dominant position before being stood up. This was apparently enough
to convince judges Yamazaki, Matsumiya and Oshiro to cast their
ballots in Sugiyama’s favor.
On the other side of the bracket, Misaki
Takimoto’s superior striking saw her outpoint Miyoko
Kusaka, punching Takimoto’s ticket to the semis. Given Kusaka’s
rather one-dimensional tactic of pressing straight forward for
takedowns, Kusaka was left open to eating punch combinations
followed by head and body kicks. The karateka dropped Kusaka with a
stiff left hand in the second period for a knockdown count. Given
Takimoto’s superior control on the feet, judges Oshiro, Yamazaki
and Matsumiya unanimously voted for the Zendokai product.
Lastly, mini-wrecking ball Yukiko Seki
Yamamoto to lock her place across from Takimoto in the tourney
semifinals. Seki blazed forward with barrages of punches, looking
to overwhelm “Sachi,” who tried for takedowns to slow and control
the bout. Seki was indomitable however, reversing on the canvas to
take top position, bullying with punches to the body and to the
face when on the feet. Judges Oshiro, Matsumiya and Yamazaki also
unanimously cast their ballots for Seki.
After three and a half years away from MMA competition, Emi
Tomimatsu made a successful return by handling Team Hellboy
Haga played a conservative game, circling away while throwing
punches to keep her opponent at bay. Unmoved by Haga’s striking or
power during her more wild punches, Tomimatsu pushed forward to
bully in the clinch with knees and takedown attempts. By way of
this simple application of forward pressure, Tomimatsu took the
fight on judges Yamazaki, Oshiro and Serizawa’s cards, handing Haga
her fifth consecutive loss.
Oya and Naito went back and forth.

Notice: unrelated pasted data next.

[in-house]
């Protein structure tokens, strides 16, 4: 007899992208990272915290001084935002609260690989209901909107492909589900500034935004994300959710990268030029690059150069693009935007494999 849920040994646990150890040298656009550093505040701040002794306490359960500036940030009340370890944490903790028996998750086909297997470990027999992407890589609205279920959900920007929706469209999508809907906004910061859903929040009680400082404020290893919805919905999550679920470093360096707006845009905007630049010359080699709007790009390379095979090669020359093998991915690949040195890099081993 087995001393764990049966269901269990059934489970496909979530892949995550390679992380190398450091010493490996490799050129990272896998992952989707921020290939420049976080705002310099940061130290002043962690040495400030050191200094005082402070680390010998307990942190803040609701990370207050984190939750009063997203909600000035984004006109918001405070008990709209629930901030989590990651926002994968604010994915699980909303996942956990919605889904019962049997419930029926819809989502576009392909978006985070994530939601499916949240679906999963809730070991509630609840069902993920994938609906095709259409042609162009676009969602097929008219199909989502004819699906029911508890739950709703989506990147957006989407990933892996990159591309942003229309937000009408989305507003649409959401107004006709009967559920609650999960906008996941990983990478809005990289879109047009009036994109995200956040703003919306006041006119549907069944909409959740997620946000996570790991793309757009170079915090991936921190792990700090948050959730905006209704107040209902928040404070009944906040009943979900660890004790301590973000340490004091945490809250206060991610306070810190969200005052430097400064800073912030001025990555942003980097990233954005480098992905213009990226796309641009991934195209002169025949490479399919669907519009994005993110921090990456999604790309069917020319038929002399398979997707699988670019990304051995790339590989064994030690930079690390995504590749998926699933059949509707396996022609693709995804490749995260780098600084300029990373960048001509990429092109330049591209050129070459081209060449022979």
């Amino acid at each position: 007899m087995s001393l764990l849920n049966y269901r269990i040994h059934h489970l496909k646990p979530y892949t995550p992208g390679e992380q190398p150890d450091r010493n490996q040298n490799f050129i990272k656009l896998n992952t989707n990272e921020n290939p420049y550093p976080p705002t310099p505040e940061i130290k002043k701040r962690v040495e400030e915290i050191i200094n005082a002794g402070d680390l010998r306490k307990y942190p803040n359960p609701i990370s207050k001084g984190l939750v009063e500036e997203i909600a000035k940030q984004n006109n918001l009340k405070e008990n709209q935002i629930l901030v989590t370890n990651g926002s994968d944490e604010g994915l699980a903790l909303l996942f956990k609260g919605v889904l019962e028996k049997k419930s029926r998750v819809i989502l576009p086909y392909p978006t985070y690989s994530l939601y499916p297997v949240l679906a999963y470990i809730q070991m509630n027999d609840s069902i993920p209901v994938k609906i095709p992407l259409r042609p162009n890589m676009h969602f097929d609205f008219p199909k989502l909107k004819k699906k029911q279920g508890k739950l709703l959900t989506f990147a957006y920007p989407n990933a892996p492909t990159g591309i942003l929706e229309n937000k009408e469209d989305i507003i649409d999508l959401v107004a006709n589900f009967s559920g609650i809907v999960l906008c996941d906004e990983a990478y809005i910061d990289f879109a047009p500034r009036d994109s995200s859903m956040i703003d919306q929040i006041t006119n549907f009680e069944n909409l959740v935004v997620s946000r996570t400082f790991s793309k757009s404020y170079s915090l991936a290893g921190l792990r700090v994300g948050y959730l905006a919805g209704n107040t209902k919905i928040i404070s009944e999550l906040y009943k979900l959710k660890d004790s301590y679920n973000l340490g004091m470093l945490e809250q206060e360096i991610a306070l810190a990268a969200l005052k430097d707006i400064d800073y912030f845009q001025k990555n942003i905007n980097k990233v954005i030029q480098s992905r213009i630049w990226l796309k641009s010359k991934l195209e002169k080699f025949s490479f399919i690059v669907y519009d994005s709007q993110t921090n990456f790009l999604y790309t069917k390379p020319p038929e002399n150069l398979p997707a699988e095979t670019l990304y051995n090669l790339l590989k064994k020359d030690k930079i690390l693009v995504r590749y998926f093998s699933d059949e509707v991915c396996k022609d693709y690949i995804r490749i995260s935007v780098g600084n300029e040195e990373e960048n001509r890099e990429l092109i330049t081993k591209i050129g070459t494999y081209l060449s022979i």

In a very competitive opening round, both Yuko Oya
traded dominant positions in full- and back-mount, with
neither woman being able to lock a submission or drop more than a
few perfunctory punches. The second frame was just as competitive,
but saw Oya edging “Betiko” in positional dominance on the canvas
-- not at all noticing the magnitude 3 tremor that jolted the venue
during the round -- allowing her to drop punches from mount and
side-control. Judges Yamazaki and Oshiro submitted scorecards for
“Amiba,” with judge Serizawa instead favoring Naito.
Returning from a successful March surgery to treat cervical cancer,
Tomita’s disciplined submission offense bested Anna Saito’s
wild punches, eventually putting the shorter fighter away by
technical submission in the first frame. Saito’s haymakers
connected on the defensively porous Tomita, but once Saito took the
fight to the ground, she put herself firmly in her opponent's
territory, having to escape triangle, guillotine and rear-naked
choke attempts. Referee Oshiro saved Saito from the subsequent
armbar however, stepping in at the 4:24 mark.
The win was an emotional one for AACC product Tomita, who expressed
tearful gratitude to her fans and parents for supporting her
through her bout with cancer.